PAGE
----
Twenty-eight states already tax corporations based on combined reporting. This prevents corporations from shielding income by paying earnings to other subsidiaries. It’s complicated. The only study of the practice done 15 years ago for the Maryland comptroller’s office found that “while combined reporting would likely increase corporate income tax revenues on average, it would also increase the volatility of those revenues; thus, the effect of the proposed change on corporate income tax revenues may be positive or negative in any given year,” said this year’s legislative analysis. In this year’s version, Maryland would become the only state that would tax corporations based on “worldwide” revenues. The new taxing regime doesn’t go into effect for two years. 

Higher vehicles fees

The House also includes money to bolster the Transportation Trust Fund, which is running short. Out-of-state drivers would pay higher tolls. Electric vehicle owners would pay a new $125 annual fee to make up for the fact they’re not paying the gasoline tax; the fee for plug-ins would be $100 and $75 for hybrids. The excise tax, the sales tax on vehicle purchases, would go up from 6% to 6.5%, and registration fees for heavier vehicles, such as big SUVs and pick-up trucks, that cause more wear and tear on the roads, would go up as well.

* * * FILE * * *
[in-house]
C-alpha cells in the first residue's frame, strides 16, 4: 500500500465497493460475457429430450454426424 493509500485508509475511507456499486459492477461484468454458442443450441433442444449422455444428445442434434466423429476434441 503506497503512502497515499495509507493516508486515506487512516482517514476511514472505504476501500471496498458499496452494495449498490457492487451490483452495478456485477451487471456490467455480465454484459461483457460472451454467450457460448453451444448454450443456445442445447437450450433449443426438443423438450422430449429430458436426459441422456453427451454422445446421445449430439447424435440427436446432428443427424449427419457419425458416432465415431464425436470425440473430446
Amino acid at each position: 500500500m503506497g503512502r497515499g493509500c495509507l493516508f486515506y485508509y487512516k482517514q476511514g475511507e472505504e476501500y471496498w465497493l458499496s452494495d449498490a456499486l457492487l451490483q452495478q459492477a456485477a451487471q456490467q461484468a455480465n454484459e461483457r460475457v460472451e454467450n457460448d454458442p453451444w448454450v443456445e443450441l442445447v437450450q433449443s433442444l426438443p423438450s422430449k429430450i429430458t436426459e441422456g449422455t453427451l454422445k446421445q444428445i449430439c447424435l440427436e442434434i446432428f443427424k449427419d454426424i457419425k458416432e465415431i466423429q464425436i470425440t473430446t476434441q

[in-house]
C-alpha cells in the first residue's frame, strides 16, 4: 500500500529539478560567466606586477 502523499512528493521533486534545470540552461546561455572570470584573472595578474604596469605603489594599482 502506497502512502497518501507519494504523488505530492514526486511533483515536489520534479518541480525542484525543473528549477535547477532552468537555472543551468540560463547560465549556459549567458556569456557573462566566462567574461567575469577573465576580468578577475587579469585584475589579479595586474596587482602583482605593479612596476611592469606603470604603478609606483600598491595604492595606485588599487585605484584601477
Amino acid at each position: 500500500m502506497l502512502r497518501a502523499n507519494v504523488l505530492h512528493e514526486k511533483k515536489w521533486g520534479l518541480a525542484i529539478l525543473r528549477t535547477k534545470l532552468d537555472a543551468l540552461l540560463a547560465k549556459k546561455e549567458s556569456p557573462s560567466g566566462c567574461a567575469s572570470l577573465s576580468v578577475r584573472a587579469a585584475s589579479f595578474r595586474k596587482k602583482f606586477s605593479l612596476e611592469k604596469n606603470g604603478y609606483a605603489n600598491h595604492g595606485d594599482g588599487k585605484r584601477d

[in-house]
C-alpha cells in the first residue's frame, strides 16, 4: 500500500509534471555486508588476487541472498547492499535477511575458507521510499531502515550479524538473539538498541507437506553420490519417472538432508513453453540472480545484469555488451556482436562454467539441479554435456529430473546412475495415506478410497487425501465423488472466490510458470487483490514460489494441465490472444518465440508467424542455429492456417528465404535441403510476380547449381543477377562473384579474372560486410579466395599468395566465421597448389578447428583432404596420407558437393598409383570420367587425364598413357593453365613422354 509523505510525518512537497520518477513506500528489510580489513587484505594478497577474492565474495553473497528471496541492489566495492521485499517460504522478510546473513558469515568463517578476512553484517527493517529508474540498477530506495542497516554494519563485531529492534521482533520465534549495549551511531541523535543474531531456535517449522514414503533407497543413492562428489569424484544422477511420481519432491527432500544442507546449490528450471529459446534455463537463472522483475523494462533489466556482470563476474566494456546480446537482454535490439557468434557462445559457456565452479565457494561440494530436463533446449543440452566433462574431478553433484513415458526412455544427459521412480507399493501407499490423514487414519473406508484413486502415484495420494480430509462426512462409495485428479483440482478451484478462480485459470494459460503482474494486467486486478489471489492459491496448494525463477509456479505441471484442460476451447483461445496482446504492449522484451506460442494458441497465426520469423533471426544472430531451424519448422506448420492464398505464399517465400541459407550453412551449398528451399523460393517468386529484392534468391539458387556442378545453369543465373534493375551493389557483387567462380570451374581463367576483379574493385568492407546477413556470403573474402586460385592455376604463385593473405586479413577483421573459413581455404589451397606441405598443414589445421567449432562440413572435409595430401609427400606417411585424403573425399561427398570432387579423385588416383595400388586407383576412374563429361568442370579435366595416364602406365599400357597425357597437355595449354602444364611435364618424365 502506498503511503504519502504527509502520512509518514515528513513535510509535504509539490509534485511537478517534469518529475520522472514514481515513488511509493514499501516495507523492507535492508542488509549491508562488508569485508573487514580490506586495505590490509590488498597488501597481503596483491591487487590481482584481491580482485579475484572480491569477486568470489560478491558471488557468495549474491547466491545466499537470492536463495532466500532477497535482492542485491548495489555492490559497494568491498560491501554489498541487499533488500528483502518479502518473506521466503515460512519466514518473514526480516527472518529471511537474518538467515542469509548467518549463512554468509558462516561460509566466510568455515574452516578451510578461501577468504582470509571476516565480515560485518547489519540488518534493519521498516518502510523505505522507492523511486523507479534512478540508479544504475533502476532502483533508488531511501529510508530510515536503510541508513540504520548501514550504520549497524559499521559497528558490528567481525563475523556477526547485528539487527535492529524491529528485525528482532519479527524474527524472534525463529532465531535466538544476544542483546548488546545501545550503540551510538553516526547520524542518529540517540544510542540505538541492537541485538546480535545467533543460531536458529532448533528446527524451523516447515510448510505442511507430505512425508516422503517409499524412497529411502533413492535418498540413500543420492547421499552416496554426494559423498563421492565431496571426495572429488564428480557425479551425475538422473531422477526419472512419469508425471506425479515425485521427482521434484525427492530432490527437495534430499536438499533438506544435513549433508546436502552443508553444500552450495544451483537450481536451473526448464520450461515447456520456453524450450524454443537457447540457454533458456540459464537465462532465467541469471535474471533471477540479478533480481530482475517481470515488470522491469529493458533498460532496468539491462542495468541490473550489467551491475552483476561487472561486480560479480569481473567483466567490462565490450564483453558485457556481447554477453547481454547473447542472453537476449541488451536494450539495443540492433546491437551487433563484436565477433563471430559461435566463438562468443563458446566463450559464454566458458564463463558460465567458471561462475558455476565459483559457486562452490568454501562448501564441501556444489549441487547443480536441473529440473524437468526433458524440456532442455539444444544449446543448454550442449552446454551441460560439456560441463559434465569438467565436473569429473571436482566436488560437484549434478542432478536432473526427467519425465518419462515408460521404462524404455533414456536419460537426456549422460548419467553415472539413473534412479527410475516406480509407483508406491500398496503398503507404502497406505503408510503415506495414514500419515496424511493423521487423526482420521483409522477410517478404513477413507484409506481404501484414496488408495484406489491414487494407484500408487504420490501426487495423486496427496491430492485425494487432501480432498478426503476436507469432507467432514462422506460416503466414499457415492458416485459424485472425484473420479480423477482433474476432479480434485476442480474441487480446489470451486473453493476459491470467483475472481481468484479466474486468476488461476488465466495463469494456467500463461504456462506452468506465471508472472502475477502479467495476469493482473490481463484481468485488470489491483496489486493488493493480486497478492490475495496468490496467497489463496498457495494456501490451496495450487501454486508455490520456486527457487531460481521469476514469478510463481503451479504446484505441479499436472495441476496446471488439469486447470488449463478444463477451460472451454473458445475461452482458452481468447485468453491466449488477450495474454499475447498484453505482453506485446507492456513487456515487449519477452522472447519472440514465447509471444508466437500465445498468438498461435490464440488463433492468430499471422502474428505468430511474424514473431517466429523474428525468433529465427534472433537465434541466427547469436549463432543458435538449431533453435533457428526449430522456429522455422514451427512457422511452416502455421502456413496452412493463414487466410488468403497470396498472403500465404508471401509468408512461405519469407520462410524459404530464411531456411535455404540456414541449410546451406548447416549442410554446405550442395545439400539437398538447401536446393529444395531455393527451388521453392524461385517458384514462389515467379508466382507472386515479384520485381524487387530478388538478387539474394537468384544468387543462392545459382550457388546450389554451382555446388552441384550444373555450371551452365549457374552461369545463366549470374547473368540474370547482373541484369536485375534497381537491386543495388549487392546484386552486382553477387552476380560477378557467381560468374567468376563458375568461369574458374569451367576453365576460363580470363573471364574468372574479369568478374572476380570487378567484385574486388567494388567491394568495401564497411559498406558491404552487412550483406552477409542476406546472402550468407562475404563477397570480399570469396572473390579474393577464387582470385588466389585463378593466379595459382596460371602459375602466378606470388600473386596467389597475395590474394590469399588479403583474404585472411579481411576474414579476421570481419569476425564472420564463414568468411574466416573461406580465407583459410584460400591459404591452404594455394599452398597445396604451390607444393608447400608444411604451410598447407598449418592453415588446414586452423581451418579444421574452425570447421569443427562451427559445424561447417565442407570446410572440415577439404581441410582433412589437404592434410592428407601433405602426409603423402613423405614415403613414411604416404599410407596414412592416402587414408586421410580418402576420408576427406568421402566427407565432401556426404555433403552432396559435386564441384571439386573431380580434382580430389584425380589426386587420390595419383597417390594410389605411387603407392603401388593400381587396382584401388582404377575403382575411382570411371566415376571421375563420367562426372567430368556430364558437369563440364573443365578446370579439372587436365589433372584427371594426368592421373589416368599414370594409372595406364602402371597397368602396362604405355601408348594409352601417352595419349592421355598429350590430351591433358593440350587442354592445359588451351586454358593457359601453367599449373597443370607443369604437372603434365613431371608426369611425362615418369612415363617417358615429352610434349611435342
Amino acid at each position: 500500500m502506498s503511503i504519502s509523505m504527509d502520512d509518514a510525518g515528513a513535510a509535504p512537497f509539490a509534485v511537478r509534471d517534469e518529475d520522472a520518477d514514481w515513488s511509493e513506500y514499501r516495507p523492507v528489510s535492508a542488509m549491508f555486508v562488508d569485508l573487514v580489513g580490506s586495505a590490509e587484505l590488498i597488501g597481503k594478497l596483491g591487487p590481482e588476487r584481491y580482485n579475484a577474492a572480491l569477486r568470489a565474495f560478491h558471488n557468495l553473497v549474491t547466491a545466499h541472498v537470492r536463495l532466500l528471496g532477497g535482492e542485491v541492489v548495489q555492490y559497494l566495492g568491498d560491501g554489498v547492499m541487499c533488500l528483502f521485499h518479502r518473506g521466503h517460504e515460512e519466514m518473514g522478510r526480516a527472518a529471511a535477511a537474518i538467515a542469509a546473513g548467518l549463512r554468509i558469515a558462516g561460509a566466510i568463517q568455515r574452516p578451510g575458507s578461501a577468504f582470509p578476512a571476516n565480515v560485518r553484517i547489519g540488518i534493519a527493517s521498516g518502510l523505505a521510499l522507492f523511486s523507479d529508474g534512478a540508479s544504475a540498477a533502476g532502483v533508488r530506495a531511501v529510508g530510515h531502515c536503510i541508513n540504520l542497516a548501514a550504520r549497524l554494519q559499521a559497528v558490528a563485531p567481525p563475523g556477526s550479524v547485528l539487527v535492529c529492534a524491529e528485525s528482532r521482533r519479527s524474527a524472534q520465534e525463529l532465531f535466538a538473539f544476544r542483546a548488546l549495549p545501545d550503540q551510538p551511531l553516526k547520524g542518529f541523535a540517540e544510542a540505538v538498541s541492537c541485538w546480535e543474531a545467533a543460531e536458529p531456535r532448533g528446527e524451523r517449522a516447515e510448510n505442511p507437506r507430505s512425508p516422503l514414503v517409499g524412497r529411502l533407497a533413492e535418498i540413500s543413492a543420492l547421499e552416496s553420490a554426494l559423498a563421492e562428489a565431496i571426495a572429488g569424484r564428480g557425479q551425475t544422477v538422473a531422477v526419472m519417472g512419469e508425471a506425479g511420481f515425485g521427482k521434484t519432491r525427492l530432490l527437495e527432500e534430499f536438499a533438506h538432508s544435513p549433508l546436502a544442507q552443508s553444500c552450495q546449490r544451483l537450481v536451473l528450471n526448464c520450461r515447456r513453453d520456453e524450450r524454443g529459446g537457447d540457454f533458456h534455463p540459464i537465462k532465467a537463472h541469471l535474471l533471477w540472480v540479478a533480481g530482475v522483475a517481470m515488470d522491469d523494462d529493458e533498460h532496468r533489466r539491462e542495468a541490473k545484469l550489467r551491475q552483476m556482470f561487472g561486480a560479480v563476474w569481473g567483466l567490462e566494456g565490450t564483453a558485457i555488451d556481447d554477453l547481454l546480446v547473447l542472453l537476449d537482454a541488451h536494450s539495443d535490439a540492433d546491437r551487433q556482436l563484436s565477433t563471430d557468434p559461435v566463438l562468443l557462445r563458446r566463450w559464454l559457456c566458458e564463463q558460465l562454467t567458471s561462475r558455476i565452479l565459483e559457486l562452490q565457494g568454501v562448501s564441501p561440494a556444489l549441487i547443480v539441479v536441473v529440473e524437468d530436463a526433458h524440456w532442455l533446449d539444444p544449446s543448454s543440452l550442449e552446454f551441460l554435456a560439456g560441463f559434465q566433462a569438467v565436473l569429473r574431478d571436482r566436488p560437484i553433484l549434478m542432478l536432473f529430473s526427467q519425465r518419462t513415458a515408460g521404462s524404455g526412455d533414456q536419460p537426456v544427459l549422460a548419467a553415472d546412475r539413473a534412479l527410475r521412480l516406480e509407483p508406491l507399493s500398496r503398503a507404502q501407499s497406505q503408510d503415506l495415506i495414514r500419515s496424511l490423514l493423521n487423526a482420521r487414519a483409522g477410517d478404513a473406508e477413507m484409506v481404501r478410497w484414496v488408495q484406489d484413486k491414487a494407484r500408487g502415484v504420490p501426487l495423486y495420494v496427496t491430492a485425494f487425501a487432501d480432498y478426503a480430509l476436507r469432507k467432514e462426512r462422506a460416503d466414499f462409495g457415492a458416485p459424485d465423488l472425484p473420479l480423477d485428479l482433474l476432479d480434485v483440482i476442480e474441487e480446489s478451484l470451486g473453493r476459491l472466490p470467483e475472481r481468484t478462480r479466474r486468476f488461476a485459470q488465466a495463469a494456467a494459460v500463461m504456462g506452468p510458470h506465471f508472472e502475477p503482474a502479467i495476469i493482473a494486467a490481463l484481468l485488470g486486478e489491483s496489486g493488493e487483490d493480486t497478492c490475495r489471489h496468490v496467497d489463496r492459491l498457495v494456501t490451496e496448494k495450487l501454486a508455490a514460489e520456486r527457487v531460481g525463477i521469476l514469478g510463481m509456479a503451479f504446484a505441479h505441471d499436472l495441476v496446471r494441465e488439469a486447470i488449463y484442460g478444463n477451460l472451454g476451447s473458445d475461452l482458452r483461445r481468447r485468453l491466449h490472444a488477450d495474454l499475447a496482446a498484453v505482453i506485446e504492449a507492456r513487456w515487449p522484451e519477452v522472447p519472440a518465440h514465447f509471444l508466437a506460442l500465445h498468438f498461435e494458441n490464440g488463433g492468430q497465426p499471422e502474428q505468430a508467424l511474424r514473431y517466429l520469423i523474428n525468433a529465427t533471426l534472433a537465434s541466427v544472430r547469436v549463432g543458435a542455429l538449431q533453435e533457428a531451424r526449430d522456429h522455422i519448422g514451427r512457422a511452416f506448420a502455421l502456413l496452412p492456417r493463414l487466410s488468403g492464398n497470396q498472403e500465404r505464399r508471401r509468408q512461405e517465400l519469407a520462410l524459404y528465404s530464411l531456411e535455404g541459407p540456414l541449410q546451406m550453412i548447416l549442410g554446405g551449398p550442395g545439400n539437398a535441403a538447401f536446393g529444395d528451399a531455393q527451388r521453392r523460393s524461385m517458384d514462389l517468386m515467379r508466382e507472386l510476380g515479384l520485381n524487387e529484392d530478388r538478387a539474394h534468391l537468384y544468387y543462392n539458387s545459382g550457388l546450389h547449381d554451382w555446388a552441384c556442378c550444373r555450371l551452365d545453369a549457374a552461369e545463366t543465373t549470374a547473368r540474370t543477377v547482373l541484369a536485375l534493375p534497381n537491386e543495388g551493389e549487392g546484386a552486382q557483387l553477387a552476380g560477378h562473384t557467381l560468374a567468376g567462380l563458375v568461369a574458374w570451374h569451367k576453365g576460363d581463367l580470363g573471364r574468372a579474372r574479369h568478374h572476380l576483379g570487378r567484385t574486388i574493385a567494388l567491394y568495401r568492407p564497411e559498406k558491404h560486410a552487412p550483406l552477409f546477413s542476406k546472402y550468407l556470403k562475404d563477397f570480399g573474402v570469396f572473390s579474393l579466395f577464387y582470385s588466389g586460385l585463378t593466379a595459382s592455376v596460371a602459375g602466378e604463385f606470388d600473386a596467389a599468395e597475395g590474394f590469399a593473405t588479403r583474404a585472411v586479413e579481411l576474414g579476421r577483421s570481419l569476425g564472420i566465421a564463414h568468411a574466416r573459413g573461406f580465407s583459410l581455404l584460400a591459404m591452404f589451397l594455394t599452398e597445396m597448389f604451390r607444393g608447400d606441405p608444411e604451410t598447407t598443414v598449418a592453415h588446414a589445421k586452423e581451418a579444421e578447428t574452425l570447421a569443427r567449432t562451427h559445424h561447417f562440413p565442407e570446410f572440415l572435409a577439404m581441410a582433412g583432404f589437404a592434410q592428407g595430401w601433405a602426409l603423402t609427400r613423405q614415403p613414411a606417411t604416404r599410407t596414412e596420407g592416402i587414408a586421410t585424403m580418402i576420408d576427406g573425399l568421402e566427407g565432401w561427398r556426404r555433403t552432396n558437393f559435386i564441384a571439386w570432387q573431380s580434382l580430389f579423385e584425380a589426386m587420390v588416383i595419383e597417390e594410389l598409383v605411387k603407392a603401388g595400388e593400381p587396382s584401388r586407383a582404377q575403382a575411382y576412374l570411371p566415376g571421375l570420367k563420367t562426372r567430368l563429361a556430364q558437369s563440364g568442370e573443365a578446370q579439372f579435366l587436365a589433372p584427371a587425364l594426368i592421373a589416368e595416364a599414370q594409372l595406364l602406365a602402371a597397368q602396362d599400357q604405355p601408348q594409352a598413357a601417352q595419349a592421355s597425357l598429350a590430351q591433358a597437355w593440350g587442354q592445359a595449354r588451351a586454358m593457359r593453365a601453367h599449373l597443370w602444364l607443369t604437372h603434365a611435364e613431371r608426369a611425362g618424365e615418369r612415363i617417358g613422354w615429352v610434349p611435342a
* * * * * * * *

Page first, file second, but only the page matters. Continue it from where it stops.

House Majority Leader David Moon also floated the idea of a sales tax on services, since more of the economy is based on services rather than the goods we traditionally tax. The blowback against this from all sectors of the business community was immediate and fierce, so much so that at the hearing on his bill Moon offered to exempt all business-to-business services, severely reducing the money his bill would raise. The bill went nowhere.    

About the only prediction it is fairly safe to make is that the lawmakers will close up their 90-day session at midnight on April 8, having passed a balanced budget. (In 2012, a required budget reconciliation act that shifts revenues around had to be passed in a special session to finally balance the budget.)

Whether this year or next, higher tolls, vehicle taxes and fees are likely to happen, because a commission has been working on such solutions to cure the shortfall. Combined reporting for corporations, the earlier study showed, produces winners and losers. Will the losers have more influence than the winners in the negotiations that must occur?

Of course, in any situation at home or office when expenses exceed income, there is always the option of cutting expenses. As one witness against the Moon service taxes said, repeating a familiar Republican mantra: “Maryland doesn’t have a revenue problem. It has a spending problem.”

Most Democrats have enthusiastically supported the Blueprint that includes a wide range of education initiatives – expanded prekindergarten, additional aid to high-poverty schools, increased community services in such schools, higher salaries and a more professional career ladder for teachers, greater vocational education. Supporters are loathe to slow implementation or cut any of these initiatives, although there is growing pressure from county officials to do that because of the strain the Blueprint has put on local budgets.

If politics meets financial reality, there may be some combination of all the above – some new revenues, some program cuts, spreading the pain all around. By April 8, a state budget balanced somehow will pass.